What exactly is “Self-Knowledge”?

There is a lot of earnest discussion, here and elsewhere, on self-knowledge, self-realisation. But what exactly is it? What does knowing that ‘I am Brahman’ actually mean, when Brahman cannot be known?

For all the words that have been written by Sankara: on creation, on satyam / jnanam / anantman, on ‘tat twam asi’, on knowledge rather than action – what is the essence of it all?

Surely the essence is this, and this only. Self-Knowledge is the utter dis-identification with the not-Self, the most difficult of which is the body-mind.

And That (which remains, which cannot be defined) is the ananda, the peace, of a jivanmukta.

The sruti is the means of knowledge, in that it points this out. Sruti is said to be the only means of knowledge, because normal sense perceptions and reasoning would not inevitably lead to this very radical self-challenge: I am not what I fundamentally believe that I am.

The seeker hears it, mulls over it, develops the conviction that it is true that s/he is NOT the body-mind, and lives on the strength of it. And in so doing that habitual body/mind – identification is dissolved. Hence why desirelessness is both a path to and a fruit of knowledge – if there is no body/mind identification, then what desires can there be?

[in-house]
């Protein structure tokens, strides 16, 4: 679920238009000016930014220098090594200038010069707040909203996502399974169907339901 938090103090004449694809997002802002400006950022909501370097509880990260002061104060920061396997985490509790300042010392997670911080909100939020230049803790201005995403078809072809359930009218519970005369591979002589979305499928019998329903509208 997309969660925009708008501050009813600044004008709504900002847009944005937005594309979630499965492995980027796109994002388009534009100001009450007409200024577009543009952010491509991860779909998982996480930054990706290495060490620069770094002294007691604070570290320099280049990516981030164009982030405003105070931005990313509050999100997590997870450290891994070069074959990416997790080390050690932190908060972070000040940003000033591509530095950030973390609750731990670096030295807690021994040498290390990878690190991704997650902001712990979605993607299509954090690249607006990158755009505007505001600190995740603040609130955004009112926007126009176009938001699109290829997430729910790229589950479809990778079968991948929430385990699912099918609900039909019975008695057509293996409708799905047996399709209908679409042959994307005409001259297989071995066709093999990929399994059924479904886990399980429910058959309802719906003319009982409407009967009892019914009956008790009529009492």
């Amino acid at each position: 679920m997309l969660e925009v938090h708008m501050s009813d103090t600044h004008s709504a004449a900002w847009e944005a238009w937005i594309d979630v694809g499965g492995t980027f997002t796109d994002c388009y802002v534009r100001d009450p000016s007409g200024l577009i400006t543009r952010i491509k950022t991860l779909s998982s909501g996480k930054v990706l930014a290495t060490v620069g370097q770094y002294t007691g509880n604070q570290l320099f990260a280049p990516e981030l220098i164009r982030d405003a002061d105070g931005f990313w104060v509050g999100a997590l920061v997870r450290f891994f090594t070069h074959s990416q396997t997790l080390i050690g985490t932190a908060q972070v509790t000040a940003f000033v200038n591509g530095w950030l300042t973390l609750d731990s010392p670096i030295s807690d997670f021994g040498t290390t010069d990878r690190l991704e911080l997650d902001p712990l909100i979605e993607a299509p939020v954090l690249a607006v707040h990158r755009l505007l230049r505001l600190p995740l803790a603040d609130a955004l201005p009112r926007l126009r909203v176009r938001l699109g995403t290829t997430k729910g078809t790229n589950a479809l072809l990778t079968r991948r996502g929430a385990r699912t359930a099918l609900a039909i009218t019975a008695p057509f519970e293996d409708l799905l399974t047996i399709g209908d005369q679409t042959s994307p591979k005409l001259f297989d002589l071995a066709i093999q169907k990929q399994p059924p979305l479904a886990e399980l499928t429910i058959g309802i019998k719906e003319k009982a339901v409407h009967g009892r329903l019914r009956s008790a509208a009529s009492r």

And sruti tells us that utter desirelessness is the cause of the highest joy.

Nigun Brahman, Sagun Brahman and AvatAr

Swami TadAtmAnanda of Arsha Bodha Center, in one of his talks on Bhagavad Gita, explains the above three with the help of the metaphor of a dream. I have attempted to improve it with a lucid dream, i.e., the dreamer knows that it is a dream. X sleeps in a bed. His mind projects a dreamer Y and a dream out of vasanas. Y is different from X. They belong to two different orders of reality. X is in the waking world and Y is in a dream world. There are many characters in the dream world and for them, the dream is not a dream; it is a waking state. Y is a special dream character as he knows that it is a dream. To avoid confusion, the dream character Y is named Z. Y is the creator, sustainer, and destroyer of the dream. The dream characters have no idea at all about X of the waking world. X belongs to a higher order of reality. X is transcendental so to say and is like Nirgun Brahman. Y is like Sagun Brahman (Ishwar). Z who knows that it is a dream is like an Avatar.
Note: As it is a metaphor it has some limitations.